Topic: Consumer Price Index
Clarksville, TN – The economic data were mixed, but consistent with the theme of global softness and domestic strength. Unit auto sales improved further in September – and, combined with the August data on personal income and spending, suggest that inflation-adjusted consumer spending (70% of GDP) is on track to have expanded at an annual pace of 3.5% to 4.0% in 3Q15.
The trade deficit in goods widened sharply in August, with that split evenly between stronger imports (despite lower oil prices) and weaker exports. Net exports and an inventory correction are expected to subtract significantly from 3Q15 GDP growth, but underlying domestic demand appears to have remained strong.
Clarksville, TN – The Federal Open Market Committee delayed the start of policy normalization, citing concerns about global economic and financial developments.
The FOMC is not reacting to overseas developments per se, but rather to the implications for the U.S. economy (some restraint on growth, further downward pressure on inflation). In the revised dot plot, there was little agreement about where the federal funds rate would be at the end of 2016 and 2017.
Clarksville, TN – The economic calendar was light. Existing home sales were stronger than anticipated in March, but new home sales fell far short of expectations. Durable goods orders jumped 4.0%, but that reflected a surge in aircraft orders (which tend to be erratic). Ex-transportation, orders fell 0.2%.
Orders for core capital goods (nondefense and excluding aircraft) fell 0.5%, the seventh consecutive monthly decline. Unfilled orders (ex-transportation) fell further (not a good sign), while the inventory-to-shipment ratio continued to trend higher – both of these indicators bear watching, but neither is at a dangerous level.
Clarksville, TN – The economic data reports were mixed. Retail sales picked up in March, following a weak trend in the three previous months. Industrial production fell 0.6%, reflecting a plunge in oil and gas drilling and a decrease in the output of utilities (more normal temperatures).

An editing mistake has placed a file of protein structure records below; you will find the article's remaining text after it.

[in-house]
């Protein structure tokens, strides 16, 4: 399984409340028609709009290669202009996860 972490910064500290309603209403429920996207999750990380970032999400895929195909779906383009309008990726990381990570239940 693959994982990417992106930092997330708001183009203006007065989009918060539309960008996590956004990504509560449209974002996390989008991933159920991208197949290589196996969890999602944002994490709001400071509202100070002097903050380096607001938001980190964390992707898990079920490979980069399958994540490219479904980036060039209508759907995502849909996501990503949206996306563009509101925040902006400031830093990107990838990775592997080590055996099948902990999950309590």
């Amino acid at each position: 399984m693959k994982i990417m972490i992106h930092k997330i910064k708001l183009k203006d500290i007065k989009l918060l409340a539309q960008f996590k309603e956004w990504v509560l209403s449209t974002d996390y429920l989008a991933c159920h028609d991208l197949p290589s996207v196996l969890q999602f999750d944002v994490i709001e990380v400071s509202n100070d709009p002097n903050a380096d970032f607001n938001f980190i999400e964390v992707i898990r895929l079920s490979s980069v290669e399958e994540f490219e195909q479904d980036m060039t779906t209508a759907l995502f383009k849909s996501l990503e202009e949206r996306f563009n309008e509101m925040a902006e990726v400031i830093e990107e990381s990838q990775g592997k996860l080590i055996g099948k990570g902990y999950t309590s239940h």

Manufacturing output edged up 0.1%, with mixed results across industries. Building permits and housing starts fell in March, largely reflecting the usual volatility in the multi-family sector. Single-family permits, the key figure in the report, rose 2.1% (up 4.1% y/y).
Clarksville, TN – The economic data were mixed, but the February Employment Report was stronger than expected. Nonfarm payrolls rose by 295,000 (±105,000), with a revision to January of -18,000. The BLS indicated that the payroll survey missed most of the bad weather that hit last month.
The household survey showed that 328,000 could not make it to work due to bad weather, which is about average (it was 601,000 in February 2014). Average weekly hours held steady (no weather impact).
Clarksville, TN – Greece’s reform proposals were accepted by European finance ministers, effectively kicking the can down the road for another four months.
In her monetary policy testimony, Fed Chair Janet Yellen signaled that the Fed will begin to consider raising short-term interest rates on a meeting-by-meeting basis. Before then, the Fed will change its forward guidance (currently, the language suggests that the Fed can be “patient” in deciding when to raise rates).
Clarksville, TN – Mixed, but generally favorable, earnings reports and an ebbing in Ebola fears helped propel the major stock market indices higher.
The economic data were largely irrelevant. The Consumer Price Index continued to show a low trend in inflation (+1.7% y/y for both the headline index and the core). Home sales figures were mixed. The Index of Leading Economic Indicators rose 0.8% suggesting little chance of a recession anytime soon
Next week, the earnings calendar is brisk with about a third of the companies in the S&P 500 reporting. There are two key items on the economic calendar: the Fed policy meeting and the advance estimate of 3Q14 GDP growth.
Clarksville, TN – What a week. Concerns about the downside risks to Europe and the rest of the world pushed global equity markets down and the U.S. followed. The economic data mattered little for the most part, but disappointing retail sales figures added to the drop in U.S. stocks on Wednesday.
Yields on long-term Treasuries sank sharply. Following a few days of elevated volatility, the financial markets appeared to settle down on Friday.
Clarksville, TN – Market participants had expected Fed Chair Janet Yellen to adopt a decidedly “dovish” tone in her Jackson Hole speech.
However, Yellen presented a balanced assessment of the evidence and theories of labor market slack. While Yellen still sees plenty of labor market slack currently, she left the monetary policy outlook as an open question.
She repeated the notion (also included in the FOMC minutes) that the Fed could firm monetary policy sooner if the economy strengthens more than anticipated, but could also tighten more slowly if the economy disappoints.
Clarksville, TN – The few economic releases were generally positive and reports on corporate earnings were mostly on the high side of expectations, but the stock market seemed to pay little attention. Geopolitical tensions (Russia/Ukraine, Iraq, Israel/Hamas) and the ongoing Fed policy debate set market participants on edge.
Geopolitical concerns helped push global bond yields sharply lower. The U.S. Treasury note yield fell below 2.40%.
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